Narrow Results Clear All
- Communication Improvement
- Culture of Safety 1
- Education and Training 6
- Error Reporting and Analysis 5
- Human Factors Engineering 1
- Legal and Policy Approaches
- Quality Improvement Strategies 4
- Teamwork 1
- Technologic Approaches 2
- Device-related Complications 1
- Diagnostic Errors 1
- Discontinuities, Gaps, and Hand-Off Problems 2
- Medical Complications 3
- Medication Safety 4
- Overtreatment 1
- Psychological and Social Complications 1
Search results for "Provider-Patient Communication"
- Provider-Patient Communication
Journal Article > Commentary
Judson TJ, Press MJ, Detsky AS. Healthc (Amst.). 2019;7:4-6.
Health care is working to provide high-value care and prevent overuse while ensuring patient safety. This commentary highlights the importance of educational initiatives, mentors, and use of clinical decision support to help clinicians determine what amount of care is appropriate for a given clinical situation.
London, UK: Health Foundation. May 9, 2014.
The Great Ormond Street Hospital Foundation NHS Trust received the 2014 Berwick Patient Safety Team Award for their project "Pursuing Zero by Building Sustainable Foundations for Safety," which applied recommendations generated in response to the Francis report. The program introduced a daily questionnaire for parents and patients about problems related to medication errors, equipment, communication, or organization of care, which was then reviewed with a nurse to immediately address concerns.
Award > Award Recipient
Medically Induced Trauma Support Services.
This annual award recognizes individuals and organizations that contribute to emotional healing and learning for clinicians and patients involved in adverse medical events. The nomination process for the 2017 is now closed.
Greene L. St. Petersburg Times. August 19, 2008.
This article reports on recent apologies made by Florida hospital officials for medical errors.
Cases & Commentaries
- Web M&M
Rita Redberg, MD, MSc; December 2011
A patient with Guillain-Barré syndrome received more than the recommended number of plasmapheresis treatments. When the ordering physicians were asked why so many treatments were given, they both responded that the patient was improving so they felt that more treatments would help him recover even more.
Perspectives on Safety > Interview
Health Literacy and Safety, February-March 2009
Dean Schillinger, MD, is a Professor of Medicine at University of California, San Francisco, Director of the UCSF Center for Vulnerable Populations, and Chief of the California Diabetes Prevention and Control Program. His role as a practicing clinician at a safety net hospital (San Francisco General Hospital) has put him in a unique position to pursue influential and relevant research related to health literacy and improving care for vulnerable populations.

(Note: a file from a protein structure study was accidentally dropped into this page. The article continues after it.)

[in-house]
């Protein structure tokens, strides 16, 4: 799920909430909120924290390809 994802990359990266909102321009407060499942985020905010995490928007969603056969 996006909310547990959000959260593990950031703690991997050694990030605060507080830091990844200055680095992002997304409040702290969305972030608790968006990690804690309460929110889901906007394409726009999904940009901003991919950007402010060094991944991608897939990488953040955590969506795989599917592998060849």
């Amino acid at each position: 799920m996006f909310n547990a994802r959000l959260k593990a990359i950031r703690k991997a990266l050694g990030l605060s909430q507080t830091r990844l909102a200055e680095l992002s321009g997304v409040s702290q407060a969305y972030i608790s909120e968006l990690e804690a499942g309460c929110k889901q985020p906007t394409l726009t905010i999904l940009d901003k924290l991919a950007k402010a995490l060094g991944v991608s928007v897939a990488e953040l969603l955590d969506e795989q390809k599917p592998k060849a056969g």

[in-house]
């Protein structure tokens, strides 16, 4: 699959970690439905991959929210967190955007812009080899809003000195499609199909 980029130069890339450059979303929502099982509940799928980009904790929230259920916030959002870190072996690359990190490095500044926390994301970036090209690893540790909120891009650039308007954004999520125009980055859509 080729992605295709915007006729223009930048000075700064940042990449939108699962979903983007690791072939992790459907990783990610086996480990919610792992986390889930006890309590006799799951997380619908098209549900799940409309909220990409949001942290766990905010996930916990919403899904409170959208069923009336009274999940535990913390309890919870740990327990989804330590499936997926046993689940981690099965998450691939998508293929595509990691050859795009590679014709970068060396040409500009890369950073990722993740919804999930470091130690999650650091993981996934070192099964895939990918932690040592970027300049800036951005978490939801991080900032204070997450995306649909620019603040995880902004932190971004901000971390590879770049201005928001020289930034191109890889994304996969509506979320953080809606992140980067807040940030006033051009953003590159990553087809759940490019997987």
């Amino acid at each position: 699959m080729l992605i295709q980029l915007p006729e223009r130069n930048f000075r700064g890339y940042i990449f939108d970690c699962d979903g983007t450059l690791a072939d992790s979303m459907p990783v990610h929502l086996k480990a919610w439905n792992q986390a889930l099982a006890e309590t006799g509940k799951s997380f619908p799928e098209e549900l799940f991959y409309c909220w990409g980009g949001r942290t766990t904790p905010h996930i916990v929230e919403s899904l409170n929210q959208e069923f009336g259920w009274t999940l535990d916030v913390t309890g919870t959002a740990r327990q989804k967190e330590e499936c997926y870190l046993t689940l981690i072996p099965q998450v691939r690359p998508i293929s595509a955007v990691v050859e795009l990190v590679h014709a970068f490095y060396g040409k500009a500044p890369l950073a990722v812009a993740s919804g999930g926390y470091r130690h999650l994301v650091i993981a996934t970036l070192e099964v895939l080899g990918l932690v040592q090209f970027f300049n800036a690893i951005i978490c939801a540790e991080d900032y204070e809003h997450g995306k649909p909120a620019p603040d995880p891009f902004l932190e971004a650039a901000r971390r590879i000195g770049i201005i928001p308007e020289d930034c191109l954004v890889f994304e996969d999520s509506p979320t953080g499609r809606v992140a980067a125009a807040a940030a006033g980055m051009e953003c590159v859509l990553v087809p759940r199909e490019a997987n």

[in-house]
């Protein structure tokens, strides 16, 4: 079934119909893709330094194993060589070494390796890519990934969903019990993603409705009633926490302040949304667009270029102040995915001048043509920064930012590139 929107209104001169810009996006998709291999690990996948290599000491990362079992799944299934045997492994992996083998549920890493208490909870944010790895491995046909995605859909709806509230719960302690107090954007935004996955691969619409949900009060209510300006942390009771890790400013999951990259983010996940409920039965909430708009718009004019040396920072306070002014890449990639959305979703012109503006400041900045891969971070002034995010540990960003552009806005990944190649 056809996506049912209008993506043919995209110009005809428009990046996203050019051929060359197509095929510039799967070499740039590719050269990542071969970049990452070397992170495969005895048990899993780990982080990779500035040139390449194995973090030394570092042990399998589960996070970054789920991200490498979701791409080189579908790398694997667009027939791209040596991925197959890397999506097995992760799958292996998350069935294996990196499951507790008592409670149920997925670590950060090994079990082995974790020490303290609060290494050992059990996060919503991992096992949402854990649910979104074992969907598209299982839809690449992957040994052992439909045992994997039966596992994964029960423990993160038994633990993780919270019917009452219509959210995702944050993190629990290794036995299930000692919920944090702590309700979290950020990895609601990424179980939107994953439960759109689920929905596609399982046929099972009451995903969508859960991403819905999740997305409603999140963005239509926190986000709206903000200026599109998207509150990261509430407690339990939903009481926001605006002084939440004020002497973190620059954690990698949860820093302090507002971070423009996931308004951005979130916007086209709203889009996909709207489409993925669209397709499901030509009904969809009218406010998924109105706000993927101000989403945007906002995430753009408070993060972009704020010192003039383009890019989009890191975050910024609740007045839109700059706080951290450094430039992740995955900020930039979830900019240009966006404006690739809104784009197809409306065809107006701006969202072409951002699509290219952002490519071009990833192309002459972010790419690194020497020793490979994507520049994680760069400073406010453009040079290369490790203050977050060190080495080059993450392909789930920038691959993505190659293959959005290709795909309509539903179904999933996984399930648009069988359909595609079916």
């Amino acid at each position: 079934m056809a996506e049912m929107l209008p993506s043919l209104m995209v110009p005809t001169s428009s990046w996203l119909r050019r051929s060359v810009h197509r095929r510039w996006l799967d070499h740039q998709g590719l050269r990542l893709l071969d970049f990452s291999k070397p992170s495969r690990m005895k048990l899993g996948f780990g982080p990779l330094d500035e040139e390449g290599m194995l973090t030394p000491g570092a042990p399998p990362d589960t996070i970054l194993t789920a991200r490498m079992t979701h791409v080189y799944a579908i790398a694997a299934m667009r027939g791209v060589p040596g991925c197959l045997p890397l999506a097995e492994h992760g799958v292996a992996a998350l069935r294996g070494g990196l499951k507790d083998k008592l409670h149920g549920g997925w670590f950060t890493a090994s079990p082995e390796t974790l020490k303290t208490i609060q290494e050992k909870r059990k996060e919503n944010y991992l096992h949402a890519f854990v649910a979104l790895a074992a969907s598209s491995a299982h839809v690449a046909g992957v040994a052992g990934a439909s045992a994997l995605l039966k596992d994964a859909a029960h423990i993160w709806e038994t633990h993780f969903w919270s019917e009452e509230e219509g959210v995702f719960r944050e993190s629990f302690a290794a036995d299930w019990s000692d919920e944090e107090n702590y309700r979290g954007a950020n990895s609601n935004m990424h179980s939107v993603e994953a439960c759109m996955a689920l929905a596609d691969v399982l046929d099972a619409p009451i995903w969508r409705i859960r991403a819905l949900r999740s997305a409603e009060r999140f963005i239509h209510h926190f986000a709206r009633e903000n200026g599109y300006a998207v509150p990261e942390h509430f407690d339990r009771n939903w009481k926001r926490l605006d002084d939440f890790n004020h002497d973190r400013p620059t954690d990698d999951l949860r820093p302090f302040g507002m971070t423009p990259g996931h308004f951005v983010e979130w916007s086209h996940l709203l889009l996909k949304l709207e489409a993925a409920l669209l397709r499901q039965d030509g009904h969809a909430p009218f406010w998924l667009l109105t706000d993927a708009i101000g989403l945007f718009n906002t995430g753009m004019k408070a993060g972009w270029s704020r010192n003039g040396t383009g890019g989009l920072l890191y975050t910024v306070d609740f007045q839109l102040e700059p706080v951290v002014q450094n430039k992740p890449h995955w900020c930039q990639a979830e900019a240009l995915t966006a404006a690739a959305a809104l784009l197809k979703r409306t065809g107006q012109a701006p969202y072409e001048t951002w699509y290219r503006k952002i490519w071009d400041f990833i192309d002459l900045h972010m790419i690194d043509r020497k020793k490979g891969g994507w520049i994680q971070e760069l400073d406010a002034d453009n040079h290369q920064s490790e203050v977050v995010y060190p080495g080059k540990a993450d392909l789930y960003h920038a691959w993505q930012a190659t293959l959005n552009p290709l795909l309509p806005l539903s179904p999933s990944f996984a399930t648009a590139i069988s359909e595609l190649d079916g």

Perspectives on Safety > Interview
Improving Transitions in Care, December 2007
Eric A. Coleman, MD, MPH, is Associate Professor of Medicine at the University of Colorado. Trained in both geriatrics and health services research, Dr. Coleman has emerged as one of the world's leading authorities on issues surrounding transitions of care, particularly between acute and postacute settings. His care model, the Care Transitions Intervention, is being adopted by leading health care organizations around the country. The Intervention has been associated with significant decreases in rehospitalization rates.
Smerd J. Workforce Management. June 11, 2007;1, 16-19.
This article discusses the financial impact on employers when an employee is affected by medical error.
Perspectives on Safety > Perspective
with commentary by Rosemary Gibson, MSc, The Patient's Role in Safety, March 2007
Patients have three roles in improving patient safety: helping to ensure their own safety, working with health care organizations to improve safety at the organization and unit level, and advocating as citizens for public reporting and accountability of hospital and health system performance. The following case illustrates how patients can help ensure their own safety.
The Medication Errors Panel. Sacramento, CA: California State Senate; March 2007.
This report shares findings from an expert panel convened to study the causes of medication error in the outpatient setting and provide recommendations for reducing errors associated with prescription and over-the-counter medications.
Wisc Med J. 2006:105;1-86.
This special issue includes articles on programs and initiatives to improve the safety of health care. It also includes proceedings from a 2006 Wisconsin conference on patient safety.